Apollo Magazine

Can an exhibition represent a nation?

Exhibitions can successfully capture a cultural and social moment, but they are as much a glimpse into the mindset of the curators as they are into the art of that time

This Little Piggy Went to Market, This Little Piggy Stayed at Home (1996), Damien Hirst. Installed at the 'Sensation' exhibition at the Royal Academy of Arts in London (1997). PA Images / Alamy Stock Photo

From the June 2022 issue of Apollo. Preview and subscribe here

This year marks the 25th anniversary of ‘Sensation’, the cleverly titled exhibition held at the Royal Academy featuring the work of young British artists, or YBAs as they were known, at least until they all became middle-aged. 1997 is a generation ago – and in some ways curiously quaint: readers somewhat over the age of 25 might remember a Vanity Fair magazine cover that same year promoting ‘Cool Britannia’ and declaring ‘London Swings Again.’ And much of the outrage generated by ‘Sensation’ – the likes of Damien Hirst’s shark suspended in formaldehyde and Tracey Emin’s tent, Everyone I Have Ever Slept With 1963–1995 – would now barely raise a jaded eyebrow. 

The show unquestionably encapsulated a moment in British social and cultural life, but how truly representative was it of the country’s art at the time? ‘Sensation’ toured to several international venues, including the Hamburger Bahnhof in Berlin and the Brooklyn Museum in New York, and in some circles came to be perceived as embodying the best of what Britain’s artists then had to offer. However, everything featured came from the collection of one individual, Charles Saatchi, and had been selected with the involvement of the Academy’s exhibitions secretary, Norman Rosenthal. It might be said to have represented only the tastes of two men.

A similar point was made 80 years ago, in the June 1942 issue of Apollo, by the magazine’s editor Herbert Furst. At the time, an exhibition of contemporary British art was touring the United States. The collection of work, which included names as diverse as George Clausen, Augustus John, John Piper and Edward Burra, was clearly meant to give Americans an idea of various trends then prevalent. Nevertheless, Furst was right to question whether it provided visitors to the show with an insight into the state of art in Britain at the time. ‘Or does it,’ he asked, ‘rather represent the taste of one or several individuals presuming to decide what is and what is not Art?’ As far as Furst was concerned, it was clear ‘the choice has been decided by aestheticians for aestheticians, I mean persons instructed in the history and the modern developments of the art of painting.’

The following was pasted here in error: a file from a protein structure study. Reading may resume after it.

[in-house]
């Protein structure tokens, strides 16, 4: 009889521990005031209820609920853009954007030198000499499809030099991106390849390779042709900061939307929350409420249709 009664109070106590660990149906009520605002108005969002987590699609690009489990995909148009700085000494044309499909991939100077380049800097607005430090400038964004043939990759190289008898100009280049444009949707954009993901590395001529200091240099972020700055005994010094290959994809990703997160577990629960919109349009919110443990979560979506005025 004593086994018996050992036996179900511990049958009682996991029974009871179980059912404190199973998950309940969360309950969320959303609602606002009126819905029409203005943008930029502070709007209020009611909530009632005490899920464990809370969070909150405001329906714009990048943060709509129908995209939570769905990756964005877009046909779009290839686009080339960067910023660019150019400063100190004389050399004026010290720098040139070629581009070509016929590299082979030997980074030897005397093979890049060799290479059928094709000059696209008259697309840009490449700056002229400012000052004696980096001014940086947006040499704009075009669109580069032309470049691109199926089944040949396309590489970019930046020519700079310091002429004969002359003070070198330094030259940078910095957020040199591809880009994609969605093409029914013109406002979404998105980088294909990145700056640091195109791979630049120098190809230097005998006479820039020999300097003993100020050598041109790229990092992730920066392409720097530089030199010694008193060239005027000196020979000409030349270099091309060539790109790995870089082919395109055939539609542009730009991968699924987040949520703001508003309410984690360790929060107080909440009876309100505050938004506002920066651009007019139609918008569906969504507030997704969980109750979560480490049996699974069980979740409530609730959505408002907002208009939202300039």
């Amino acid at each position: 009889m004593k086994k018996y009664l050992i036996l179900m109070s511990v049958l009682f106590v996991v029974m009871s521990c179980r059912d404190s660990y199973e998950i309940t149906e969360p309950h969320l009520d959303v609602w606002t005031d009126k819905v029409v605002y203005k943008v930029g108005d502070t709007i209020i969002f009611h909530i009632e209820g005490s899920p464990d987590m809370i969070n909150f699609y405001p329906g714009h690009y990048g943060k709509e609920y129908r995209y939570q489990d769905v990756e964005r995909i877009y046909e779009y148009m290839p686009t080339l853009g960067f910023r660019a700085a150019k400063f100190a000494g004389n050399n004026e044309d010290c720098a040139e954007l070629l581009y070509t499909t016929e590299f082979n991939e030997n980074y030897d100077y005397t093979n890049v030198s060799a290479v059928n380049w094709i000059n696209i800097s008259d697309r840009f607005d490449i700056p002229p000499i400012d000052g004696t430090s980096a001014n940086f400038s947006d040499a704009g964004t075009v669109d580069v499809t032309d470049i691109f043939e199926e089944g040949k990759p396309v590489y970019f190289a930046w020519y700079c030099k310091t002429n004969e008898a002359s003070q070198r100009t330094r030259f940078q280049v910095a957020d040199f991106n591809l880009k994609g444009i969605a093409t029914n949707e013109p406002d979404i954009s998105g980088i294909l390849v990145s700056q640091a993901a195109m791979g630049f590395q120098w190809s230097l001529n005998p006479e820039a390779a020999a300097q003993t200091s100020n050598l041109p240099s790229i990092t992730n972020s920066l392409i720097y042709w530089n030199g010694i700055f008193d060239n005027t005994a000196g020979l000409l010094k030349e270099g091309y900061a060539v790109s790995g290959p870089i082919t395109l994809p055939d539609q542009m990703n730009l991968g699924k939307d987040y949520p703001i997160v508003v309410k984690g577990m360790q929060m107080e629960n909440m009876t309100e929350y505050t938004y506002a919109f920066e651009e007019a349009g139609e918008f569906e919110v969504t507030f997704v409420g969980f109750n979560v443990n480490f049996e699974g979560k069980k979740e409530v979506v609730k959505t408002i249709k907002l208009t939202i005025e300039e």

Poster for the ‘Sensation’ exhibition, 1997, designed by Why Not Associates, photography by Rocco Redondo and Photodisc

Of course, all exhibitions reflect the tastes and opinions of those responsible for their curation, as Furst surely understood. What seems to have riled him was an impression that the organisers were thinking more about what they might like to see than about the prospective transatlantic audience. He judged the result ‘a show for specialists’. Posing the question, ‘Does it give the American public an idea of the present state of art in Britain?’ Furst responded in the negative, ‘unless, of course, one believes that “Art” is the private ground of experts where the public are trespassers’. 

Furst next looked at a couple of specific works included in the exhibition, beginning with Stanley Spencer’s The Nativity (1912; now in the collection of University College London). He concluded that many Americans would look at the painting in bewilderment, ‘wondering what it is all about, and suspecting that Mr Spencer must belong to a very peculiar sect of Christians if that is his idea of the Birth of Christ, with horse chestnuts blooming in December and inexplicable persons doing unexplained things (with the exception of one woman kneeling uncomfortably between an iron railing and a trellised wooden fence)’. Likewise he suspected William Roberts’ The Gutter (1934-5) – with its mass of brightly-coloured, angular figures – would lead to bafflement. 

For Furst, while these exhibits could be considered examples of art in Britain, they were not, by themselves, sufficiently representative of contemporary British art. He thought Americans would have liked to know what kind of pictures their British equivalents favoured. Alfred Munnings, for example, who two years later became President of the Royal Academy, did not feature. Nor did the sentimental genre painter Charles Spencelayh, a favourite of Queen Mary. Provocatively, Furst also suggested political cartoonists like David Low ought to have been among the exhibitors. 

‘All these things are missing from the exhibition of Contemporary British Art,’ he noted, ‘and all are needed to complete its true picture.’ It is easy to sympathise with, Furst’s point of view, but it was unrealistic. All exhibitions must involve a process of selection and rejection, and even artists who make the grade may not be happy with the work picked for exhibition. Ultimately, whether it is ‘Sensation’ in 1997 or ‘Contemporary British Art’ in 1942, a show offers as much insight into the mindset of the curators responsible as it does into the event’s ostensible theme.

From the June 2022 issue of Apollo. Preview and subscribe here

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